Dell (NASDAQ: DELL) and Hewlett-Packard (NYSE: HPQ) provide further evidence that past institutional development plays an important role in the ability of a company to grow with consumer preferences. Dell's .45% 5 year revenue growth and HP's 3.67% 5 year revenue pales in comparison of Apple's 43.09% 5 year revenue growth rate. HP and Dell missed the development of mobile computing as a replacement for consumer PCs. The differences in strategy profound impacts on the relative merits of each company as an investment. Dell's total debt to equity ratio of .87 and HP's .94 is nowhere near Apple's 0.00. Dell and HP are fundamentally computing assembly firms. Just as Microsoft their institutional development have made them some of the most powerful firms in their respective markets but unable to truly develop into evolving markets. The development of the cloud technology has had a serious impact on corporate and consumer IT needs. Dell is starting to get into higher margin business software and applications but they have not been able to reinvent themselves as Apple has.
Just as Microsoft directed their resources to conquering their market Apple has done the same. Apple developed as an institution and a corporation by first understanding that they will never beat Microsoft on their home turf. Revenue growth and profit growth has not been fueled by trying to corner productivity software or the PC operating systems but by looking at mobile. Given that most people use their computers to go watch videos, read the news, send emails, and check social networks; Apple understood that the traditional PC has superfluous features for many of these tasks. Apple decided to grow their corporate institution around smart phones and tables thus cornering the latest growth area in consumer computing. The challenges in the 90s forced them to look at new markets and now they are a duopolist with growing profits and revenue.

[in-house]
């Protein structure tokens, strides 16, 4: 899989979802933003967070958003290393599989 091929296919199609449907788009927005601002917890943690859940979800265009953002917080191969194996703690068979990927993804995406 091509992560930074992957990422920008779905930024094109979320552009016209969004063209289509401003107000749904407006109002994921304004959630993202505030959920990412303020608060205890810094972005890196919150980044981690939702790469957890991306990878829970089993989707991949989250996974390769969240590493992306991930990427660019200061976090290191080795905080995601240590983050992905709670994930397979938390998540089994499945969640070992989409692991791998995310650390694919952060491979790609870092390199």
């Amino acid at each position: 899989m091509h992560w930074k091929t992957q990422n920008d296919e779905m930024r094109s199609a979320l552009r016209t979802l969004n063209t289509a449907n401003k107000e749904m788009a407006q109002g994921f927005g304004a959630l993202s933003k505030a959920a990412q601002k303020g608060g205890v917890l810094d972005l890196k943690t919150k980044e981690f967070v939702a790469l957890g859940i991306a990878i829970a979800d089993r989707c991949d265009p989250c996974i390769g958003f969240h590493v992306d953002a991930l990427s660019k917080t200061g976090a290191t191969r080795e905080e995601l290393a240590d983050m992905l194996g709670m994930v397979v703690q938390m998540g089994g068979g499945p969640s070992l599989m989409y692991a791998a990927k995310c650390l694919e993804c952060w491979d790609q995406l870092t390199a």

Being a monopolist does not offer permanently guaranteed profits but it does offer great returns as long as the market remains strong. Monopolists have inherent dangers as the high ROI in the core market make investments outside of that core market have a relatively poor ROI. As monopolists continue to develop it is hard for them to change with the market as Microsoft's non-existence in the mobile market shows. No business enjoys permanent bliss but Apple is currently growing and connected with growing consumer markets. Apple is a growing monopolist just as Microsoft was in the 90s. The formula of a monopolist in a growing market is not a permanent silver bullet and investors must continue to watch for consumer preferences which can turn growth markets into declining markets. Still, by looking at the success and challenges of Microsoft the positives of Apple are obvious.
MrCanadian1 has no positions in the stocks mentioned above. The Motley Fool owns shares of Apple and Microsoft. Motley Fool newsletter services recommend Apple. Try any of our Foolish newsletter services free for 30 days. We Fools may not all hold the same opinions, but we all believe that considering a diverse range of insights makes us better investors. The Motley Fool has a disclosure policy.If you have questions about this post or the Fool’s blog network, click here for information.